02/19/2023 20:51 (act. 02/19/2023 21:00)
UN transports have so far only come from Turkey ©APA/AFP
The death toll from the earthquake in Turkey rose to 41,020. The announcement was made by Turkish civil protection authority Afad late on Sunday, according to state news agency Anadolu. In Syria, around 5,900 people died in connection with the devastating earthquakes. However, the number is only updated irregularly. In total, nearly 47,000 people lost their lives in the two countries.
According to the United Nations, 8.8 million people in Syria are affected by the aftermath of the earthquake disaster. “Most of them are expected to be in need of some form of humanitarian assistance,” Syrian Deputy UN Envoy Najat Rochdi wrote on Twitter on Sunday. In the days following the February 6 earthquake, activists and aid workers in rebellious areas of northwest Syria complained about a lack of UN aid.
The disaster hit the region hard in many ways. It is difficult to predict what the consequences will be for students and the classroom. Yasmine Sherif, director of the UN Education Cannot Wait (ECW) fund, told Al Jazeera TV that 600 schools were destroyed in Syria alone. The fund is expected to provide $7 million (about €6.5 million) in emergency grants to continue providing children in Syria with access to education.
Some rescue operations at the site, where cleanup work also began, came to an end over the weekend. For example, a Qatari search and rescue team ended its two-week mission in southern Turkey, as reported by the Qatari news agency QNA. Turkish civil protection agency Afad announced on Sunday that search work in nine of the eleven affected provinces had ended. Only in Kahramanmaras and Hatay will searches for victims continue, AFAD President Yunus Sezer told reporters in Ankara.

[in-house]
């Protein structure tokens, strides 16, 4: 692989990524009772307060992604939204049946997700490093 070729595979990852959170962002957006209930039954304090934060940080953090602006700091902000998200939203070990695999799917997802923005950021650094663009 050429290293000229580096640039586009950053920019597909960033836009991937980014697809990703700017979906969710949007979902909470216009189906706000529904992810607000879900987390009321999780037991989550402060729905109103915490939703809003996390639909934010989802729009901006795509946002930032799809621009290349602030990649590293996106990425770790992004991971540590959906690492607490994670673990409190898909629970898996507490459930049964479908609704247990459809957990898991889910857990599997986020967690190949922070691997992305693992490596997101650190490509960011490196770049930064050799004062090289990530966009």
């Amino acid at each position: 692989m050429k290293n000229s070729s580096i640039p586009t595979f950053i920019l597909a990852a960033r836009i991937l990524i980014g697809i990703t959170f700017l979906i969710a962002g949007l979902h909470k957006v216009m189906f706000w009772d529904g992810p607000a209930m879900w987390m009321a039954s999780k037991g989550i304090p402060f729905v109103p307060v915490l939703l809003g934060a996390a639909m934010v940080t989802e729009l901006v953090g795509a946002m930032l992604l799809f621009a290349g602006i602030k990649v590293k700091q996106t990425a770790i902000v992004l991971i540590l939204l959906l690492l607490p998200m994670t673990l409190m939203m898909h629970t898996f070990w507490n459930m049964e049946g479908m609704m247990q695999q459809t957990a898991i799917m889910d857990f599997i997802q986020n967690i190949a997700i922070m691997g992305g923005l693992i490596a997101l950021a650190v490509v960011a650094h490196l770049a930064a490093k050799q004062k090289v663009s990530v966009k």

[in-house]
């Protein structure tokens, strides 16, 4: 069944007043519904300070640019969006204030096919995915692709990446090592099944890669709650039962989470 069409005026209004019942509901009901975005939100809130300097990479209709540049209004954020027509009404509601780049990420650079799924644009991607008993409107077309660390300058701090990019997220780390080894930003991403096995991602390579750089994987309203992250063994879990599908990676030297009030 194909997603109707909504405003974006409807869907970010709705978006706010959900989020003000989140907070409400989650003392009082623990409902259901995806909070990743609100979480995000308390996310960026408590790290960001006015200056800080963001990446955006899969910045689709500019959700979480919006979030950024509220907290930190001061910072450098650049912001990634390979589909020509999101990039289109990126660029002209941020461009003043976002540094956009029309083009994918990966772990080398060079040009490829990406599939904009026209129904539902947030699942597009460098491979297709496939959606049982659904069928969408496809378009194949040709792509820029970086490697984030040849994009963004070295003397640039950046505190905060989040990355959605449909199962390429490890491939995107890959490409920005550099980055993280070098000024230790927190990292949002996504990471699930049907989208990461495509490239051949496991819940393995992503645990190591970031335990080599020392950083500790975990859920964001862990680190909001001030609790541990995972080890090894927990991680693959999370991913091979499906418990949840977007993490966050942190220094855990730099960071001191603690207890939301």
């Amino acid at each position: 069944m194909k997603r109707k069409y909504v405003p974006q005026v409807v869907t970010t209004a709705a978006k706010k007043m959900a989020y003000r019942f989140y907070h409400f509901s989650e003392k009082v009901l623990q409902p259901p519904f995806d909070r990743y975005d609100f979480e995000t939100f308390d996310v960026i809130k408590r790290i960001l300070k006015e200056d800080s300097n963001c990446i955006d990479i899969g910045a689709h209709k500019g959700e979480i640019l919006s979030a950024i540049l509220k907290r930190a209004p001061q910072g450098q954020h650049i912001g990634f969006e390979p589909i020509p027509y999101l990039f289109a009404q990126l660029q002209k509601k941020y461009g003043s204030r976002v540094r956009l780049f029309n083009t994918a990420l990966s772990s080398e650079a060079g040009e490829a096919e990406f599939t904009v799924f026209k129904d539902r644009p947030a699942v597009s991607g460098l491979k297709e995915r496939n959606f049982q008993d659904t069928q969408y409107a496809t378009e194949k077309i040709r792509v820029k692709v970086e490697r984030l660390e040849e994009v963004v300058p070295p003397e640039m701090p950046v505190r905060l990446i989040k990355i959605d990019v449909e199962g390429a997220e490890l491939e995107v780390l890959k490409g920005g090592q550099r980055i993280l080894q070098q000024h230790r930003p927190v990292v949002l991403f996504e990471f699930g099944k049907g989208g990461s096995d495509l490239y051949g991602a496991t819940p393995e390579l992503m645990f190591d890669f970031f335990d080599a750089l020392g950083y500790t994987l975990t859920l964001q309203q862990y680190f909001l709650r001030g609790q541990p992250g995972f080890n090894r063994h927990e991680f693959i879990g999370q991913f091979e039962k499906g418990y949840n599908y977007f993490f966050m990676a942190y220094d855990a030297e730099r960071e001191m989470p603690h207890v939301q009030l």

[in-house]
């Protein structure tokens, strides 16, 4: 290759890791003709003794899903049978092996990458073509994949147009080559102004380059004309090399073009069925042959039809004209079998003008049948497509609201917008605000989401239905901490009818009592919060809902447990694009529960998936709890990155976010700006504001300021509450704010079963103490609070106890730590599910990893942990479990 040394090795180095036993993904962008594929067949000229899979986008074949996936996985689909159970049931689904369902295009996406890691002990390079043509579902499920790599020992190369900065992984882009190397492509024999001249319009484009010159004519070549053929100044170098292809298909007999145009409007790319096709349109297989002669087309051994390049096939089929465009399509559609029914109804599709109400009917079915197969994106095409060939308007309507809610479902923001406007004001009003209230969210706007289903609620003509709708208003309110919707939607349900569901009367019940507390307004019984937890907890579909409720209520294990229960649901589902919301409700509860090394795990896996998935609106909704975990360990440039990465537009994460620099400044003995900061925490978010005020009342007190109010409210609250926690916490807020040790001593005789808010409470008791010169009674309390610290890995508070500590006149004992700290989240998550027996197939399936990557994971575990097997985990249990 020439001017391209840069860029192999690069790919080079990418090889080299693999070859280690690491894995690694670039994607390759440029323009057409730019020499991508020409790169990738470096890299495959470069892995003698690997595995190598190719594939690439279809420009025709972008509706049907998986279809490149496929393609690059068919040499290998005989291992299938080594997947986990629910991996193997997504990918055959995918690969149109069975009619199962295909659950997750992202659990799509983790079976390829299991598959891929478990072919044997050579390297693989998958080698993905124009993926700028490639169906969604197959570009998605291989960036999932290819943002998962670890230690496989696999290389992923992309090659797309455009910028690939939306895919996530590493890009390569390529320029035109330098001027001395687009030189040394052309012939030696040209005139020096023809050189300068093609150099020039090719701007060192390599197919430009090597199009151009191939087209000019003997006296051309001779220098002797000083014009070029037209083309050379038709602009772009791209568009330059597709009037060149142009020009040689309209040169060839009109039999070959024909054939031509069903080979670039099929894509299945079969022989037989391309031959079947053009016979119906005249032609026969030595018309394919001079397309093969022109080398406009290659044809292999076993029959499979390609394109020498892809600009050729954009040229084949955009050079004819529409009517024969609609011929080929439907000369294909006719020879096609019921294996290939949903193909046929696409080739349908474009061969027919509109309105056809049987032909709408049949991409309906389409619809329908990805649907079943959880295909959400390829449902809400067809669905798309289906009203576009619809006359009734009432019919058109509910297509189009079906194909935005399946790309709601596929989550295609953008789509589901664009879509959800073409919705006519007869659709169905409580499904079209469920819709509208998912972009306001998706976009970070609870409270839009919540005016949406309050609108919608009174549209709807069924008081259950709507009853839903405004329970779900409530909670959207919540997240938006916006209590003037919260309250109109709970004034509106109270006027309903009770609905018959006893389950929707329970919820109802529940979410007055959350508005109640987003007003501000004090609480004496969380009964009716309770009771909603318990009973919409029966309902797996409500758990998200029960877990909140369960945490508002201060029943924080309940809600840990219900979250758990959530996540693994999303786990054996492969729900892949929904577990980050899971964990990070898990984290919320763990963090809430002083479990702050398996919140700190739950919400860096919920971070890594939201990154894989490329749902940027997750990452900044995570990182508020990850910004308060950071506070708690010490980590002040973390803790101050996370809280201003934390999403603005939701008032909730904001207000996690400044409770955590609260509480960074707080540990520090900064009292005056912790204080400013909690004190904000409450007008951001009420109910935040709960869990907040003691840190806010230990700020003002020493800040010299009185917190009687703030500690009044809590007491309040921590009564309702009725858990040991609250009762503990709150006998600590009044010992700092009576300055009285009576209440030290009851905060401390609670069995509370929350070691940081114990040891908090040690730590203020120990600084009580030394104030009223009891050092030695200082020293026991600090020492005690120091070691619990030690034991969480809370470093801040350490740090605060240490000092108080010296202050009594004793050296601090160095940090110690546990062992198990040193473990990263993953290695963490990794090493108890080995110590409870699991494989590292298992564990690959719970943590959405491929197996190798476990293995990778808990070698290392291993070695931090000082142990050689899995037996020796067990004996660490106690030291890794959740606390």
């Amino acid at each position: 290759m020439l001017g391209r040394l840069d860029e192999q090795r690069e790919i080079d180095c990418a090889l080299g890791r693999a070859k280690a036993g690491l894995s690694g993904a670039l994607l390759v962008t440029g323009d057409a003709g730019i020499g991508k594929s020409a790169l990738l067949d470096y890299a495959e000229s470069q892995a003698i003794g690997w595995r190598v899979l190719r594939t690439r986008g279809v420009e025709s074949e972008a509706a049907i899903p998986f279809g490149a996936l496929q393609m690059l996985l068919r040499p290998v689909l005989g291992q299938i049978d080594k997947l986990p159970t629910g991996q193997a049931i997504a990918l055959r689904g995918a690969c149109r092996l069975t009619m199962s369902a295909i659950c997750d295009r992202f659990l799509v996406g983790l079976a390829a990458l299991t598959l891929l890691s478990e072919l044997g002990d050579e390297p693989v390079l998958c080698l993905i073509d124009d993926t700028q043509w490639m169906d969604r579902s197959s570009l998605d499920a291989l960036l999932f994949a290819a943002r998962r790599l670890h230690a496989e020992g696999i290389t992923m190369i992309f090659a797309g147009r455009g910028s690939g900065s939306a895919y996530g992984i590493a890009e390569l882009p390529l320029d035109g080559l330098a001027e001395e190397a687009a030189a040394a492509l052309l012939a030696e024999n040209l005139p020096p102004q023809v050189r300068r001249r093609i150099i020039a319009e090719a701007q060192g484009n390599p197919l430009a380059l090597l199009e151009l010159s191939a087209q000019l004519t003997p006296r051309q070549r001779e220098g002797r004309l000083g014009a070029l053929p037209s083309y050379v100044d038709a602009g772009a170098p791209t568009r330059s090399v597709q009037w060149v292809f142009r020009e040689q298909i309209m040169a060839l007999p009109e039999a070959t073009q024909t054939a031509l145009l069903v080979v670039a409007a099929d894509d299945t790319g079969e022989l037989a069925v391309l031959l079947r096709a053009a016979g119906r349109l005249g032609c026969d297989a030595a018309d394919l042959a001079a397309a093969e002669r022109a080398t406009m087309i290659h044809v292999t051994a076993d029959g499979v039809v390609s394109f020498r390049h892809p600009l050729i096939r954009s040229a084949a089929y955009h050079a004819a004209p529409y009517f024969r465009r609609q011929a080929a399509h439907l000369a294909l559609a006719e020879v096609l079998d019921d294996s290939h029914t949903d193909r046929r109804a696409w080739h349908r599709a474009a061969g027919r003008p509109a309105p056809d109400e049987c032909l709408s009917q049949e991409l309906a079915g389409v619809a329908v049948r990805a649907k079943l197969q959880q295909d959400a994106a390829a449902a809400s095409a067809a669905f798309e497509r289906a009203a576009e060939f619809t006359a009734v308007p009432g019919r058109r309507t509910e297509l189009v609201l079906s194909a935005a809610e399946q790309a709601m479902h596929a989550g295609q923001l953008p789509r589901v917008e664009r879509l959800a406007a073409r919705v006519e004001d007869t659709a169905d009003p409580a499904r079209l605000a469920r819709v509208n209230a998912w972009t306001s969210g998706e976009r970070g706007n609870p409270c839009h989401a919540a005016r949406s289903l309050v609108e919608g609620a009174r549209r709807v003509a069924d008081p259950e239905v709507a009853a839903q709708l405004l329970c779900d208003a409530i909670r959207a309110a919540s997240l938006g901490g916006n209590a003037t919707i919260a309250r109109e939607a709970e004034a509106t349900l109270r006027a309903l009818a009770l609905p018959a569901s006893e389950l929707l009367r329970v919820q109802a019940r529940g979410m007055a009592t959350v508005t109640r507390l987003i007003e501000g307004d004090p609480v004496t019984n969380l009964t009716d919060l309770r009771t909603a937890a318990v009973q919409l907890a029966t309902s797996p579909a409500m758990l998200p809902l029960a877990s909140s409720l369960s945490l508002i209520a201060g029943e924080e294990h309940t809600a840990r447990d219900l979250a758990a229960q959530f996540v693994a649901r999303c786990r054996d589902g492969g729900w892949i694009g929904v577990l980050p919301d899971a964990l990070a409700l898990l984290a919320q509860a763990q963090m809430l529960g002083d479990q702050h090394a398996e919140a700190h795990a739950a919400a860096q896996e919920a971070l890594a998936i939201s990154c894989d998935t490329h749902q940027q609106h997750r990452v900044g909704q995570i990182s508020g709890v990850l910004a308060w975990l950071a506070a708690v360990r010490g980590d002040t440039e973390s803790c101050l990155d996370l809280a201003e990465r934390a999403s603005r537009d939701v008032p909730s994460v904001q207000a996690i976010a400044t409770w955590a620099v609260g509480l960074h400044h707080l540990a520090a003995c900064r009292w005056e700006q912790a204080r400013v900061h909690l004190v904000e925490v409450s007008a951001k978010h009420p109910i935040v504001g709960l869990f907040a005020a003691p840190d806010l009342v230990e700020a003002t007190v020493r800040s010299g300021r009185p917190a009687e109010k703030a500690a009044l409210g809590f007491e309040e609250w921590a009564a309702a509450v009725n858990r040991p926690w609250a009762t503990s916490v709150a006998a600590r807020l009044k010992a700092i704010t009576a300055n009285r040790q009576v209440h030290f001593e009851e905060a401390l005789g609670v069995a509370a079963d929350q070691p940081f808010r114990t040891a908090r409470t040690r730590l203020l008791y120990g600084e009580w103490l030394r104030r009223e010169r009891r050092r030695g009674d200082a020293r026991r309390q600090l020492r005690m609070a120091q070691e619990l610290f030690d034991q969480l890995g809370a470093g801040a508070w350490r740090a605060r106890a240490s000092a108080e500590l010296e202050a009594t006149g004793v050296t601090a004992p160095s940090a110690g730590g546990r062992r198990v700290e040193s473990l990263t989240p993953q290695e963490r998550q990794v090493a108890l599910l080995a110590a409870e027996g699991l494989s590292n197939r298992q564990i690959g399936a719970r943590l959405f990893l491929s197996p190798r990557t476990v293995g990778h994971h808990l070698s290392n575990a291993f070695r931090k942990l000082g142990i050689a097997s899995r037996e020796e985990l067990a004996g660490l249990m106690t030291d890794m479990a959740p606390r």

More than 1.2 million people are estimated to have left the affected region in Turkey. More than a million people are temporarily housed in shelters, Sezer said.
On Sunday, US Secretary of State Blinken, along with his Turkish counterpart, Mevlut Cavusoglu, watched the destruction in Hatay province, hard hit by the earthquake. In addition, he wanted to meet the affected families at Incirlik air base, the Ministry of Foreign Affairs said in advance.
During his visit, Blinken pledged an additional US$100 million (about €93 million) in aid. The US has already pledged a total of $185 million. Blinken explained that the aid should go to earthquake victims in Turkey and Syria. The money will be used to buy emergency supplies such as medicine, blankets, mattresses, tents and warm clothing. In addition, the supply of drinking water and sanitary facilities must be guaranteed, as well as the education of children.
In Syria, the situation was devastating for many people even before the earthquake. Bombing and fighting during years of civil war, a severe economic crisis and almost no public services have made the country a hotbed for aid workers. According to the UN, more than 15 million people needed some form of assistance before the earthquake.
And about two weeks after the tremors, not everyone in northwest Syria received emergency aid. “We are only at the beginning and we haven’t seen the worst yet,” said Muhannad Hadi, UN emergency aid coordinator for Syria. So far, for example, around 60,000 people have been supplied with water and around 13,000 earthquake victims with tents. According to the UN, around 40,000 families are currently homeless.
Since the disaster, more than 140 truckloads of UN relief supplies have driven from Turkey into rebel-held northwest Syria. There, more than 9,000 buildings were completely or partially destroyed, leaving at least 11,000 people homeless. According to the UN, those most affected urgently needed accommodation, such as tents.
A day after the World Food Program (WFP) criticized the failure to provide aid to earthquake victims in Syrian rebel areas, a convoy from the humanitarian organization Doctors Without Borders left for the region. The organization announced on Sunday that 14 trucks had crossed the Turkish border and were on their way to disaster areas in northwest Syria.
Despite reports to the contrary, missing professional soccer player Christian Atsu was also found dead on Saturday. “We are deeply saddened by the loss of Christian Atsu,” the Turkish Football Association wrote on Twitter. The Ghanaian died under a tall building in Hatay province, which was particularly hard hit by the tremors.